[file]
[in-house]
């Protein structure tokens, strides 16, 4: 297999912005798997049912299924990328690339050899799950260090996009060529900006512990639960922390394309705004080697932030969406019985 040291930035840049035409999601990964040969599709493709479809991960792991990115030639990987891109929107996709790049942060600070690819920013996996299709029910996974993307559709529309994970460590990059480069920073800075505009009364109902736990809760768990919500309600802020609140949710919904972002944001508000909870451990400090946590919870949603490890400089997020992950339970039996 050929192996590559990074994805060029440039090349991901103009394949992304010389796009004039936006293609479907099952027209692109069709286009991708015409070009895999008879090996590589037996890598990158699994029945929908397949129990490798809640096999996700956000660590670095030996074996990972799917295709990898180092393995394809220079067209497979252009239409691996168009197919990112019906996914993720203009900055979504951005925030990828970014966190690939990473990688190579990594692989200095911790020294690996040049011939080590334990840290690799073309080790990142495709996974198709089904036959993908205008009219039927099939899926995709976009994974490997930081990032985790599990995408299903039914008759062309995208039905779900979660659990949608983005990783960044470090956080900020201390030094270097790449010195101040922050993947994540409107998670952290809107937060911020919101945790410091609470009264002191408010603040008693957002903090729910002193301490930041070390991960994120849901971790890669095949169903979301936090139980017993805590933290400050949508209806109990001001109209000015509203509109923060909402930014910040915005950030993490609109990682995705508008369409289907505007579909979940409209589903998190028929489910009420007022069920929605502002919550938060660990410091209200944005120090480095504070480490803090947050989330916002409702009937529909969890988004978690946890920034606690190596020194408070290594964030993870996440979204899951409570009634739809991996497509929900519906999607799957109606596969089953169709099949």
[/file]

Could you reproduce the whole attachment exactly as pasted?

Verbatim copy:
[in-house]
């Protein structure tokens, strides 16, 4: 297999912005798997049912299924990328690339050899799950260090996009060529900006512990639960922390394309705004080697932030969406019985 040291930035840049035409999601990964040969599709493709479809991960792991990115030639990987891109929107996709790049942060600070690819920013996996299709029910996974993307559709529309994970460590990059480069920073800075505009009364109902736990809760768990919500309600802020609140949710919904972002944001508000909870451990400090946590919870949603490890400089997020992950339970039996 050929192996590559990074994805060029440039090349991901103009394949992304010389796009004039936006293609479907099952027209692109069709286009991708015409070009895999008879090996590589037996890598990158699994029945929908397949129990490798809640096999996700956000660590670095030996074996990972799917295709990898180092393995394809220079067209497979252009239409691996168009197919990112019906996914993720203009900055979504951005925030990828970014966190690939990473990688190579990594692989200095911790020294690996040049011939080590334990840290690799073309080790990142495709996974198709089904036959993908205008009219039927099939899926995709976009994974490997930081990032985790599990995408299903039914008759062309995208039905779900979660659990949608983005990783960044470090956080900020201390030094270097790449010195101040922050993947994540409107998670952290809107937060911020919101945790410091609470009264002191408010603040008693957002903090729910002193301490930041070390991960994120849901971790890669095949169903979301936090139980017993805590933290400050949508209806109990001001109209000015509203509109923060909402930014910040915005950030993490609109990682995705508008369409289907505007579909979940409209589903998190028929489910009420007022069920929605502002919550938060660990410091209200944005120090480095504070480490803090947050989330916002409702009937529909969890988004978690946890920034606690190596020194408070290594964030993870996440979204899951409570009634739809991996497509929900519906999607799957109606596969089953169709099949």